loading page

Spenders versus savers: climate-induced carbon allocation tradeoffs in an introduced woody plant
  • +3
  • Randy Long,
  • Tom Dudley,
  • Carla D'Antonio,
  • Kevin Grady,
  • Susan E. Bush,
  • Kevin Hultine
Randy Long
University of California Santa Barbara
Author Profile
Tom Dudley
University of California Santa Barbara
Author Profile
Carla D'Antonio
University of California Santa Barbara
Author Profile
Kevin Grady
Northern Arizona University
Author Profile
Susan E. Bush
Desert Botanical Garden
Author Profile
Kevin Hultine
Desert Botanical Garden
Author Profile

Abstract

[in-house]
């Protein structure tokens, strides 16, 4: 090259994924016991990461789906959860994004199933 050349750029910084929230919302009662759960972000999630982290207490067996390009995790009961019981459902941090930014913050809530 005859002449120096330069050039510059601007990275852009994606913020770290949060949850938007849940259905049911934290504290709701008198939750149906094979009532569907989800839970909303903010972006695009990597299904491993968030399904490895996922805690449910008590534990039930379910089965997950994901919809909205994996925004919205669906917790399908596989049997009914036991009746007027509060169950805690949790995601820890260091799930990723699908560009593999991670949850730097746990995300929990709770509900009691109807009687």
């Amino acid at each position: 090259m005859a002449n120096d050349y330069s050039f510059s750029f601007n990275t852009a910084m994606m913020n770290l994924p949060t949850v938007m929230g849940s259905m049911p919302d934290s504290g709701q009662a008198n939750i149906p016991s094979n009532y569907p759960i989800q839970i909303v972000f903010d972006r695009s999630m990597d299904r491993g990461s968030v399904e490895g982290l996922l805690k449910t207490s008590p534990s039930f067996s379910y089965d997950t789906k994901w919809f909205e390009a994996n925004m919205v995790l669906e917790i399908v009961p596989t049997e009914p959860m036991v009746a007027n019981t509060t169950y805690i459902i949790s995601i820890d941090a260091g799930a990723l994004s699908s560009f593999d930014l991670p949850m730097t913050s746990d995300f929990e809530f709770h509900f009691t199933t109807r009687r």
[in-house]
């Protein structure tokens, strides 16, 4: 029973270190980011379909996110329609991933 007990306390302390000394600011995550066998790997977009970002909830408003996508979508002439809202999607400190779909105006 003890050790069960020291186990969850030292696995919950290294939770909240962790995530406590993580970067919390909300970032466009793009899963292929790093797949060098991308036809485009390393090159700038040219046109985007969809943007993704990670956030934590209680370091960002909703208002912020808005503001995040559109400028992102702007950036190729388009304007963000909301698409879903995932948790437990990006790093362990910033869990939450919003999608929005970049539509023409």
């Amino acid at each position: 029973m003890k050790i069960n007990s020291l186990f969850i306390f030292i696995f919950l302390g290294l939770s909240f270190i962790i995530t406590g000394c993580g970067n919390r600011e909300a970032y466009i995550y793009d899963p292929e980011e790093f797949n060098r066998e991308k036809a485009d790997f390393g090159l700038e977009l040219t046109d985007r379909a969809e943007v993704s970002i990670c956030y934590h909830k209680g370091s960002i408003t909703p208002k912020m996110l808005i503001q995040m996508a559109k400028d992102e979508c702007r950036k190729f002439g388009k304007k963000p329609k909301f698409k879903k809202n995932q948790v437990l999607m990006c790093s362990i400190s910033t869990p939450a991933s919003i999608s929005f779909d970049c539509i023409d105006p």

Non-structural carbohydrate (NSC) storage may be under strong selection in woody plant species that occur across strong environmental gradients. We therefore investigated carbon allocation strategies in a widely distributed, introduced woody plant. We predicted genotypes from cold climates with exposure to episodic freeze events, would have elevated NSC concentrations with the tradeoff of reduced growth and reproduction relative to warm-adapted genotypes. We established an experimental common garden using genotypes of Tamarix spp., sourced across a large thermal gradient within their introduced range. We measured seasonal NSC storage in coarse roots and stems, above-ground growth and flower production. Autumn NSC concentrations were 50% higher in genotypes from sites with spring freeze events compared to genotypes from warmer sites. Cold-adapted genotypes also had a 2.3-fold higher starch to soluble sugar ratio than warm-adapted genotypes. Across all genotypes and seasons, NSC storage was inversely correlated with growth and reproduction. Results suggest that Tamarix from colder locations cope with freeze events by maintaining large storage pools to support tissue regrowth, but with the tradeoff of reduced growth and reproduction. Results provide evidence of selection in carbon allocation strategies in response to climate in introduced woody species.